The emptiness is not going to fade any time soon, probably not ever. Me and Nagma call the current mood, "superficial okay." All of us have been under one roof since Sunday. Even more than our entire lives, we're depending on each other to keep the volume up so it doesn't get eerie quiet and even more depressing. Soon, we're going to have to go back to school and work. We're going to have to pick up and face life; continue growing without Dadi for the first time ever. It's going to suck, oh my goodness it already sucks so bad. I hate it.

I hate looking in her room and not seeing her, I hate thinking that when everyone goes back home and gets back in routine... "Dadi, hug!" won't be the first things I say when I come home from school and one of my aunts won't be in the kitchen stirring milk. When I sit on the arm of the long couch, I will no longer be dangling my legs in her wheelchair while she hugs them tightly. That after-dinner time used to be ours.. now it's just me and my legs.

Obviously everyone will be around always, but now Dadi won't be the center of it. That part gets me.

Honestly speaking and all philosophical banter aside, I don't know when we're going to be okay on the inside. I'm not sure when things start hurting less and when people stop telling you to be strong. I can't tell if I'm still numb or if I'm all cried out. I wonder what my dad will feel when 9:15 p.m rolls around everyday from now forth, and what Choti pupu, Anni and Ajji will do when they aren't changing their mom. Will my mom habitually walk into Dadi's room with new sheets because she
 forgot she isn't there anymore? I want to know if my cousins have closure, and I have this silly urge to make them take an oath that says they can't leave my house. You know that saying, when silence is so super loud? That's what I'm scared of. Dadi was my human diary, even her silence was conversational. At least my secrets are safe with her, yes?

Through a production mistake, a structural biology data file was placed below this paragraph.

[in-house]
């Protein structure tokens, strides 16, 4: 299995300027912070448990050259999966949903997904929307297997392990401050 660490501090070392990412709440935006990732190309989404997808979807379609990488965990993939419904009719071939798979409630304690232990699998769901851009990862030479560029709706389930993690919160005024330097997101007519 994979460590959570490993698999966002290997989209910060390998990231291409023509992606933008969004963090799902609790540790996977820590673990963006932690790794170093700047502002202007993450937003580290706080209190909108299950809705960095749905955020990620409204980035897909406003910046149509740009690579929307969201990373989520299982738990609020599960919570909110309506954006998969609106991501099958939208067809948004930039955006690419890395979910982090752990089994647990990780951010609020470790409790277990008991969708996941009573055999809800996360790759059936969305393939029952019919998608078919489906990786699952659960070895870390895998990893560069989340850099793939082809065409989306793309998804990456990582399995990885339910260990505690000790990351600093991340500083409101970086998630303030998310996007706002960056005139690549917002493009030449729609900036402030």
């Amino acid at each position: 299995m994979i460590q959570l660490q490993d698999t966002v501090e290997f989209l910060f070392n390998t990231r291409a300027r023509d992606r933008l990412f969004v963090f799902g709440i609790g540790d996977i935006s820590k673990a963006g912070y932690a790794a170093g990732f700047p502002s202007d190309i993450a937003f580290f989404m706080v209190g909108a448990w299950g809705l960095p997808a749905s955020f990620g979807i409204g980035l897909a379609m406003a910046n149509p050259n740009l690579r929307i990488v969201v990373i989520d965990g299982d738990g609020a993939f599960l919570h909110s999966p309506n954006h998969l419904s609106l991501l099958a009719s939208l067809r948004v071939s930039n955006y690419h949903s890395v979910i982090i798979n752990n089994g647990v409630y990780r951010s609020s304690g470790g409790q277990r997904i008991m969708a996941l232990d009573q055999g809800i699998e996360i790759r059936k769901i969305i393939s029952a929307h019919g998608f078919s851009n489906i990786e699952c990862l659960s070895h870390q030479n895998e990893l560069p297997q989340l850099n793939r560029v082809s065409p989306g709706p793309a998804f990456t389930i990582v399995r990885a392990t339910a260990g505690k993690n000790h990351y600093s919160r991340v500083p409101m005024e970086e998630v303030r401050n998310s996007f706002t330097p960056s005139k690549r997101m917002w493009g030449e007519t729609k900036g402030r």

Right now though, pictures are still being passed around and Nausheen baji just interrupted me to show me an old photo. I like the sounds of our parents reliving their past and telling us how and where they grew up and who they knew and what they did. Pictures of our childhood are so hopeful, which is weird because they're from a life already lived. We went through the piles and collected pictures of Dadi... weird how her pictures are suddenly everything to us. When there's a physical reminder that someone is there, you don't realize that they are here. Until they're gone...when they're gone is when you hold onto them most.

I'm still nervous about letting my thoughts run wild and exposed, but I don't know how to cope unless I can come to terms with it through a keyboard or a pen. I always say that you are entitled to feel whatever feeling you want to feel. I want to be sad. I want to sulk in my misery because I lost my favorite person in the whole entire world and I'm scared. I feel like my stomach is broken. I also feel like I've never loved my cousins more.

Ugh, don't feel too special guys I'm just being vulnerable.

May Allah grant our grandma the highest level of Jannat.

Gonna miss you forever, Dadi. Forever and ever. On the firsts of many things especially...like this picture, on the first day of 3rd grade.



  1. Zareen, I feel like I'm not aloud to write here anything because this is a family matter and it has nothing to do with me - and I can't do anything to make you feel better. But I also feel that if I don't write here anything it won't be fair because you should know. How sorry I am. Really, really sorry. Even though we don't know each other, this article almost made me cry. I've never read anything this sad, but in a weird sense - beautiful, too. Your Dadi was a lucky person to have all of you as a family and from all you have written about her it seems that you are her legacy and I bet she is very proud of you. In my country we say "upřímnou soustrast" in moments like this, so... upřímnou soustrast, Zareen.

    1. Lucie, if only you knew just how much that meant to me. I'm speechless because for someone I don't know personally, you make me feel like I do and I wish I did. I hope one day. Thank you so much for your beautiful thoughts and condolences. Lots and lots of love X

  2. No matter how many times I read this, I go numb...all over again.